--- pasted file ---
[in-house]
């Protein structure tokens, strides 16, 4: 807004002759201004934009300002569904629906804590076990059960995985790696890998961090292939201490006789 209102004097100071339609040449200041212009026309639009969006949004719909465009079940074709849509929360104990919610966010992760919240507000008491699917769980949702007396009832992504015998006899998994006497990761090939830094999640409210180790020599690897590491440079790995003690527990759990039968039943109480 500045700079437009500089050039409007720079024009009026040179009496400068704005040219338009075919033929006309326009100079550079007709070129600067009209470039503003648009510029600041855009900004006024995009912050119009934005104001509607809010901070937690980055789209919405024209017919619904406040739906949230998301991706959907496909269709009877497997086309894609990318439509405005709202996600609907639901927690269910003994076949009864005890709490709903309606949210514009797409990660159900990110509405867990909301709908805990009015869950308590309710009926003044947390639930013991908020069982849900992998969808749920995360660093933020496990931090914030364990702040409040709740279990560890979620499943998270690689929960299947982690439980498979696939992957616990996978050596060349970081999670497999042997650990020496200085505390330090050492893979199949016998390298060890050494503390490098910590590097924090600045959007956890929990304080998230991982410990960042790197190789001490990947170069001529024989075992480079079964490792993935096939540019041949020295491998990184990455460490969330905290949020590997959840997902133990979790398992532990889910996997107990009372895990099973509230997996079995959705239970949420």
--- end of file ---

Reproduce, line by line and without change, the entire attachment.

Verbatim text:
[in-house]
């Protein structure tokens, strides 16, 4: 807004002759201004934009300002569904629906804590076990059960995985790696890998961090292939201490006789 209102004097100071339609040449200041212009026309639009969006949004719909465009079940074709849509929360104990919610966010992760919240507000008491699917769980949702007396009832992504015998006899998994006497990761090939830094999640409210180790020599690897590491440079790995003690527990759990039968039943109480 500045700079437009500089050039409007720079024009009026040179009496400068704005040219338009075919033929006309326009100079550079007709070129600067009209470039503003648009510029600041855009900004006024995009912050119009934005104001509607809010901070937690980055789209919405024209017919619904406040739906949230998301991706959907496909269709009877497997086309894609990318439509405005709202996600609907639901927690269910003994076949009864005890709490709903309606949210514009797409990660159900990110509405867990909301709908805990009015869950308590309710009926003044947390639930013991908020069982849900992998969808749920995360660093933020496990931090914030364990702040409040709740279990560890979620499943998270690689929960299947982690439980498979696939992957616990996978050596060349970081999670497999042997650990020496200085505390330090050492893979199949016998390298060890050494503390490098910590590097924090600045959007956890929990304080998230991982410990960042790197190789001490990947170069001529024989075992480079079964490792993935096939540019041949020295491998990184990455460490969330905290949020590997959840997902133990979790398992532990889910996997107990009372895990099973509230997996079995959705239970949420």